Donnie Brasco (1997)
”Thirty years I'm busting my hump. What have I got?”
Focusing on the nuts-and-bolts world of an everyday mobster and the undercover cop with whom he forms a doomed camaraderie, Donnie Brasco achieves an accessible mix of entertainment and reality. Director Mike Newell was previously best-known for the romantic comedy Four Weddings and a Funeral (1994), and he admirably switches gears without losing his knack for character-driven storytelling. Johnny Depp proves his versatility in the lead role of a family-man cop whose made-up mobster alter ego gains him acceptance in The Family; opposite him, Al Pacino crafts a fascinating, world-weary gangster, distinct from the mobsters he's played in the past. His Lefty is a far cry from the slick, bright Michael Corleone, but the character eventually comes to the similar realization that life among wise guys doesn't always translate into a life of wise decisions.
The Godfather: Part II (1974)
”I don't feel I have to wipe everybody out, Tom. Just my enemies.”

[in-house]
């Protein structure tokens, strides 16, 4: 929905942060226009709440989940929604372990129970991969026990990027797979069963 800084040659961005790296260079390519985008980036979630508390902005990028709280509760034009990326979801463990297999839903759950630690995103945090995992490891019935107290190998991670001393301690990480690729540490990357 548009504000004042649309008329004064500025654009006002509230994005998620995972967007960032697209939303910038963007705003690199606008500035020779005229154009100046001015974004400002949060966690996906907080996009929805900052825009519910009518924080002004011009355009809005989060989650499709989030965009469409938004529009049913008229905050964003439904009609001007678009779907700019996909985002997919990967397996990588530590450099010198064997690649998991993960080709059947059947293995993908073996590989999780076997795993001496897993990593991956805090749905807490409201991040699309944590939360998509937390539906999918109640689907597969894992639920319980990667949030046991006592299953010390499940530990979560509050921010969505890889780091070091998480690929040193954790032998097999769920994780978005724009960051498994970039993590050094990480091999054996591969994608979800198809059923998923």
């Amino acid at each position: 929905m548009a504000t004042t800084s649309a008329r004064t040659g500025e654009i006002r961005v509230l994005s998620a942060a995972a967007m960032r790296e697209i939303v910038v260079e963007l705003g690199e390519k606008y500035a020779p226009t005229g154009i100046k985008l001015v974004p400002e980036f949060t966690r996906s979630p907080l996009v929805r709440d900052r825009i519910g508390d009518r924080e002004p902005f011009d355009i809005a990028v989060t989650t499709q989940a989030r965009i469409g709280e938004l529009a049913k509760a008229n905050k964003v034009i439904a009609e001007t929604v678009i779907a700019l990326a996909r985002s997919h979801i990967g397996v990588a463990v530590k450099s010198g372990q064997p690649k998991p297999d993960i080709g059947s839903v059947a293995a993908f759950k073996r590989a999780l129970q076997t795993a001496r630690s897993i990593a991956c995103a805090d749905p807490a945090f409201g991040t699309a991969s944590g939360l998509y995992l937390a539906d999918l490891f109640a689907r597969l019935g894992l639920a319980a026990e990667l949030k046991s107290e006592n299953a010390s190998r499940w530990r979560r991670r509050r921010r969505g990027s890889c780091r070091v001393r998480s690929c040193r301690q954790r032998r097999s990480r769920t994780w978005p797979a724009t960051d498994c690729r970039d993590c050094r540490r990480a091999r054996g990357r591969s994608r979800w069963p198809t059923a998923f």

Both sequel and prequel to The Godfather (1972), Francis Ford Coppola's The Godfather, Part II (1974) delves further into the dark side of the capitalist American dream by paralleling the young Vito Corleone's 1910s rise with his son Michael's 1950s spiritual fall. To create a more contemplative view of the Corleones' American success story, Coppola cross-cut between Vito's story (in subtitled Italian) and Michael's, revealing how the honorable aim of protecting the family degenerates into an excuse for wielding lethal power, for the sake only of business. Images of Vito's parental concern and immigrant neighborhood dealings dissolve to Michael's familial disintegration and U.S. Senate subterfuge. Cinematographer Gordon Willis' warm sepia tones for the Vito sequences recall period photographs, contrasting sharply with the crass brightness and cold shadows of 1950s Lake Tahoe and Havana. With the memory of The Godfather present in Robert De Niro's uncanny evocation of Marlon Brando and in flashbacks to 1942, Coppola underlines how much The Godfather's potentially alluring myth of family unity begat horrific violence; the film becomes both a critique of responses to the first film that may have glorified its family-oriented violence and a more explicit and mournful allegory of American corporate violence and corruption across the 20th century. These aspects, together with the unique cross-cut narrative, give the movie a richer dimension and a wider scope than the first one's family drama, and it was hailed by most observers as the rare sequel that equaled, or even surpassed, the original. A box-office hit, it was nominated for ten Oscars and won six, including Best Picture, the Director prize denied Coppola in 1972, Supporting Actor for De Niro, Art Direction, and Score. Years of sequel plans finally produced The Godfather Part III in 1990; and parts I and II were later cut together in chronological order for TV as The Godfather Saga, eliminating this film's cross-cut structure. Often equated with Citizen Kane (1941), The Godfather Part II remains one of the most artistically challenging popular films ever made.
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